between men, that must be based on what all men know about human needs
and characteristics, and that seems best described by a rough negative
rule of thumb about fair sharing: Where goods are distributed, all get
an equal share unless they are somehow special.
Now some think
that all justice is of this sort, because that which is by nature is
unchangeable and has everywhere the same force (as fire burns both
here and in Persia), while they see change in the things recognized as
just. This, however, is not true in this unqualified way, but is true
in a sense; or rather, with the gods it is perhaps not true at all,
while with us there is something that is just even by nature, yet all
of it is changeable; but still some is by nature, some not by nature.
It should be noted - and see  in ... -
that although it is true different men, and different kinds of men,
and men in different societies, usually have different desires, the
vast majority of human beings has very similar needs, interests and
preferences, and most differences between man and man, and between
society and society, apart from those due to scientific development,
are due to different prioritities between shared interests.
And in all other
things the same distinction will apply; by nature the right hand is
stronger, yet it is possible that all men should come to be
ambidextrous. The things which are just by virtue of convention and
expediency are like measures; for wine and corn measures are not
everywhere equal, but larger in wholesale and smaller in retail
markets. Similarly, the things which are just not by nature but by
human enactment are not everywhere the same, since constitutions also
are not the same, though there is but one which is everywhere by
nature the best.
It should be noted that Aristotle's
statement about "constitutions" that "but
one which is everywhere by nature the best" is to be understood
in the sense: namely, that one that best fits human nature while doing
Acts just and
unjust being as we have described them, a man acts unjustly or justly
whenever he does such acts voluntarily; when involuntarily, he acts
neither unjustly nor justly except in an incidental way; for he does
things which happen to be just or unjust. Whether an act is or is not
one of injustice (or of justice) is determined by its voluntariness or
Indeed, and all of this seems fair and
clear enough, but there is one problem: What if one acts under orders
- as when a soldier, a civil servant, or an employee acts as he is
told by his superior, while he knows or believes that what he does is
not morally right?
Here there is room for considerable
problems and unclarities.
By the voluntary
I mean, as has been said before, any of the things in a man's own
power which he does with knowledge, i.e. not in ignorance either of
the person acted on or of the instrument used or of the end that will
be attained (e.g. whom he is striking, with what, and to what end),
each such act being done not incidentally nor under compulsion (..)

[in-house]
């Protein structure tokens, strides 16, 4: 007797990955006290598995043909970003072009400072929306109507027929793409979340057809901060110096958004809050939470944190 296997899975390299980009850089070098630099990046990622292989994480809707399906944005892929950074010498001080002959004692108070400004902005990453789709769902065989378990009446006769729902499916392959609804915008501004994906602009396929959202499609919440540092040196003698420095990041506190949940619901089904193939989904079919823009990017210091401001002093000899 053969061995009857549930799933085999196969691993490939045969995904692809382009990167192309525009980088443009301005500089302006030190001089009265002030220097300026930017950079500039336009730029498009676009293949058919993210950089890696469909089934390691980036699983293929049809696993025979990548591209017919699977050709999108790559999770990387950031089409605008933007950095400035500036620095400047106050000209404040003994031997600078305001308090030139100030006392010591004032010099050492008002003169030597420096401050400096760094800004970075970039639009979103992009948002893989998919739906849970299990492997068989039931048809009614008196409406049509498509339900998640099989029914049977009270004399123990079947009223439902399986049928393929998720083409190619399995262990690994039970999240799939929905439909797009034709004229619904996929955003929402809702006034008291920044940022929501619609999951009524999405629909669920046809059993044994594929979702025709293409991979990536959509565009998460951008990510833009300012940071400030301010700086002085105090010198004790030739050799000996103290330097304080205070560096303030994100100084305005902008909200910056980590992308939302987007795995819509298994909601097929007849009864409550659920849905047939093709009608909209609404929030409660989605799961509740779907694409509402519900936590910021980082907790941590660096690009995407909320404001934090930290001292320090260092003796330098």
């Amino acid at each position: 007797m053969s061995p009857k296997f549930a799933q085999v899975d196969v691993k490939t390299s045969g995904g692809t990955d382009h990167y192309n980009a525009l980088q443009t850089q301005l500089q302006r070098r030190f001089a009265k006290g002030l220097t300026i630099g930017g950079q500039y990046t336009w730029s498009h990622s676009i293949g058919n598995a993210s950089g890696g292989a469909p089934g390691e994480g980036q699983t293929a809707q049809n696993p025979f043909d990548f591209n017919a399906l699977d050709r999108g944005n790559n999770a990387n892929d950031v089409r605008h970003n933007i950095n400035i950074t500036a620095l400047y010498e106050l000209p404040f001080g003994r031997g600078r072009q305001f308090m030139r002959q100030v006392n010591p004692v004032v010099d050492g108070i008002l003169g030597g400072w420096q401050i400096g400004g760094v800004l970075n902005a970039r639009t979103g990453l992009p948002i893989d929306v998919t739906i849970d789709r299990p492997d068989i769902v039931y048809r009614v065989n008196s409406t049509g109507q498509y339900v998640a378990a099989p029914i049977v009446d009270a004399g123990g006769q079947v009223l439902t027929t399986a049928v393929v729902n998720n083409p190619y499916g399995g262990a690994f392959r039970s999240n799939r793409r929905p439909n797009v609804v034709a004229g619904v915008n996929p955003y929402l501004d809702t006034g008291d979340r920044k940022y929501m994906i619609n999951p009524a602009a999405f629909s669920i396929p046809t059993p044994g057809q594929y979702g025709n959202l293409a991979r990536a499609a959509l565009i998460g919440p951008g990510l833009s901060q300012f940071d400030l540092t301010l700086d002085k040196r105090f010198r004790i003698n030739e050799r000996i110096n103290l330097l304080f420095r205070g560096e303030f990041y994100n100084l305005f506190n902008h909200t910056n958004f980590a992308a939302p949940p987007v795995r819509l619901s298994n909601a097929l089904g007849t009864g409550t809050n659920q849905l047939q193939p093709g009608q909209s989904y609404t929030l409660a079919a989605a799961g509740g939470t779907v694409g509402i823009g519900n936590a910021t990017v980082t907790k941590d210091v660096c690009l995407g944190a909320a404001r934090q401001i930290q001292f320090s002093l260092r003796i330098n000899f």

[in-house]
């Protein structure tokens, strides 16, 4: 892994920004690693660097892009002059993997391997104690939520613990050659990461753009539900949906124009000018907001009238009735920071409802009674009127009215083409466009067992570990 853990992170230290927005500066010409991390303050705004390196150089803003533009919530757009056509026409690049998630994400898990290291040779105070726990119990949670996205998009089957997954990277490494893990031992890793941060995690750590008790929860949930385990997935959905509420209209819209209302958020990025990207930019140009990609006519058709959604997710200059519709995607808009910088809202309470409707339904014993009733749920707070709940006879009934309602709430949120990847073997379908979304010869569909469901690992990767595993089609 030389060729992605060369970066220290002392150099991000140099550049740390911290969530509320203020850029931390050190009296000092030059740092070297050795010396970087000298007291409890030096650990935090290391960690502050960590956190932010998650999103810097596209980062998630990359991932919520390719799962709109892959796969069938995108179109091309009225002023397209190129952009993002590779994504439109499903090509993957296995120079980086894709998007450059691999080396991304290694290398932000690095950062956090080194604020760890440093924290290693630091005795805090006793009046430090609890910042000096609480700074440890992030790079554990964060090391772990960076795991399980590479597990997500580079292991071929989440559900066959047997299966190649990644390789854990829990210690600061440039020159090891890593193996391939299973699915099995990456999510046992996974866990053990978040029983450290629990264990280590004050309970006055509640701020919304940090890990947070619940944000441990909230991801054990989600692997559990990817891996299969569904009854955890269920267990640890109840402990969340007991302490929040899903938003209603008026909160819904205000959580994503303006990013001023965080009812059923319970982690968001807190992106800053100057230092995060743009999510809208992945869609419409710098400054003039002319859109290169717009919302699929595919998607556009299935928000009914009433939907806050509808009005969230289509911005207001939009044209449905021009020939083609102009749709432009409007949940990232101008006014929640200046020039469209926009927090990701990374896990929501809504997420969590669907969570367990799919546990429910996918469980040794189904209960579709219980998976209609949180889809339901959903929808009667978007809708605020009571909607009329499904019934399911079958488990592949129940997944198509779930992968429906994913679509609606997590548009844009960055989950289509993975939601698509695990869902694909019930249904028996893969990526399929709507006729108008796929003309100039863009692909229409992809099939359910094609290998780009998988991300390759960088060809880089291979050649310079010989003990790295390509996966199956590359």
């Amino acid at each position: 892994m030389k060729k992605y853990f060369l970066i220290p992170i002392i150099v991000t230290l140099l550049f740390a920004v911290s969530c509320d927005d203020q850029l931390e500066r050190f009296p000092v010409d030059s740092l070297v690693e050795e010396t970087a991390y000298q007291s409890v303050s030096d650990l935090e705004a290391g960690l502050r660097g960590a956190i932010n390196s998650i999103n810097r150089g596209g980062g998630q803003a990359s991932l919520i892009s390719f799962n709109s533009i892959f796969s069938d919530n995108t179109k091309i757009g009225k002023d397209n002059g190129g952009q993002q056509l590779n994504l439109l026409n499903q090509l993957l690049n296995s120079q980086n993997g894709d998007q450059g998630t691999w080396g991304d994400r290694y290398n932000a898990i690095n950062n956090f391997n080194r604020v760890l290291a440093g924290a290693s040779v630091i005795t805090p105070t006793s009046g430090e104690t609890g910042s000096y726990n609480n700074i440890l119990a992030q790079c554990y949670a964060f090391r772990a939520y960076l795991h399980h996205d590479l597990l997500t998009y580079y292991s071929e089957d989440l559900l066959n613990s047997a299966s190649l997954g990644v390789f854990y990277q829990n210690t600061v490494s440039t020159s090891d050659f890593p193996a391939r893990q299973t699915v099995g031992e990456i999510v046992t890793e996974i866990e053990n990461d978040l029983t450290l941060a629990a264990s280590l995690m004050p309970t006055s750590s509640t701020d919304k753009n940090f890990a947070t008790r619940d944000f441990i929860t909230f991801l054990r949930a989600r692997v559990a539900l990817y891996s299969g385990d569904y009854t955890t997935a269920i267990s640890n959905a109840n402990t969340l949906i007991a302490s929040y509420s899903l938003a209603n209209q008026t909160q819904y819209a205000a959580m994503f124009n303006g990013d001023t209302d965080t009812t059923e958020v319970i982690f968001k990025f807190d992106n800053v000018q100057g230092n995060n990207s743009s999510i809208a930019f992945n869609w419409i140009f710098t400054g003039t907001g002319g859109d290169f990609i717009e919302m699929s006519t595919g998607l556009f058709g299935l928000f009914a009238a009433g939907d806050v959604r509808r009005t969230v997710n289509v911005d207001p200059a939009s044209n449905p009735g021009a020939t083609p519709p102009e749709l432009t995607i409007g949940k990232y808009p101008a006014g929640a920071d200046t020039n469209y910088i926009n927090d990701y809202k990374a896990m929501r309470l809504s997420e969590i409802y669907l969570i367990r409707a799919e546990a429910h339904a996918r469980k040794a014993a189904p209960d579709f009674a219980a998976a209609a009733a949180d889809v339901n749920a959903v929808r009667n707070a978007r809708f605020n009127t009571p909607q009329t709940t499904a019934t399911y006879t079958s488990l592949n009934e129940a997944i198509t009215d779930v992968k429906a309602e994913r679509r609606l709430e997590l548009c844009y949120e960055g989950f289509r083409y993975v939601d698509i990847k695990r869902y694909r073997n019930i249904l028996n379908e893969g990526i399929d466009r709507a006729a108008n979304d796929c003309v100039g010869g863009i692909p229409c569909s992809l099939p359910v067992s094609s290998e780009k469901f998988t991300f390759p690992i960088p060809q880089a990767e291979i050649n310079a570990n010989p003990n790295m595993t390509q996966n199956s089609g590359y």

See the beginning of
Book III for voluntary action.
which is done in ignorance, or though not done in ignorance is not in
the agent's power, or is done under compulsion, is involuntary (for
many natural processes, even, we knowingly both perform and
experience, none of which is either voluntary or involuntary; e.g.
growing old or dying).
I do not think that "growing
old or dying" is neither voluntary nor involuntary, though I
agree there are such actions (namely when one acts from habit or from
one's character and spontaneously without deliberation), but I would
say "growing old or dying" are both
involuntary, though perhaps this is different for the very young or
But in the case
of unjust and just acts alike the injustice or justice may be only
incidental; for a man might return a deposit unwillingly and from
fear, and then he must not be said either to do what is just or to act
justly, except in an incidental way.
Put otherwise: There is just behaviour -
where one does the right thing - without there being just intention,
namely if one behaves well not because one desires to do well, but
because one fears the consequences of being seen not to do well.
Even so, the more cynical or realistic
moralists may well be right with Sir Henry Taylor when they hold that
"Conscience is, in most men, an anticipation of the opinion of
whence it appears that often or
ordinarily people behave well and do what is just not because they
desire to, but because they fear the consequences of not behaving well
when this is noticed by others.
 Of voluntary
acts we do some by choice, others not by choice; by choice those which
we do after deliberation, not by choice those which we do without
previous deliberation. Thus there are three kinds of injury in
transactions between man and man (..)
Now when (1) the
injury takes place contrary to reasonable expectation, it is a
misadventure. When (2) it is not contrary to reasonable expectation,
but does not imply vice, it is a mistake (for a man makes a mistake
when the fault originates in him, but is the victim of accident when
the origin lies outside him). When (3) he acts with knowledge but not
after deliberation, it is an act of injustice (..) But when (4) a man
acts from choice, he is an unjust man and a vicious man.
These are useful distinctions relating
to someone's injury or harm, and it is interesting that under (3)
Aristotle disqualifies the act, but under (4) the person acting.
proceeding from anger are rightly judged not to be done of malice
aforethought; for it is not the man who acts in anger but he who
enraged him that starts the mischief. Again, the matter in dispute is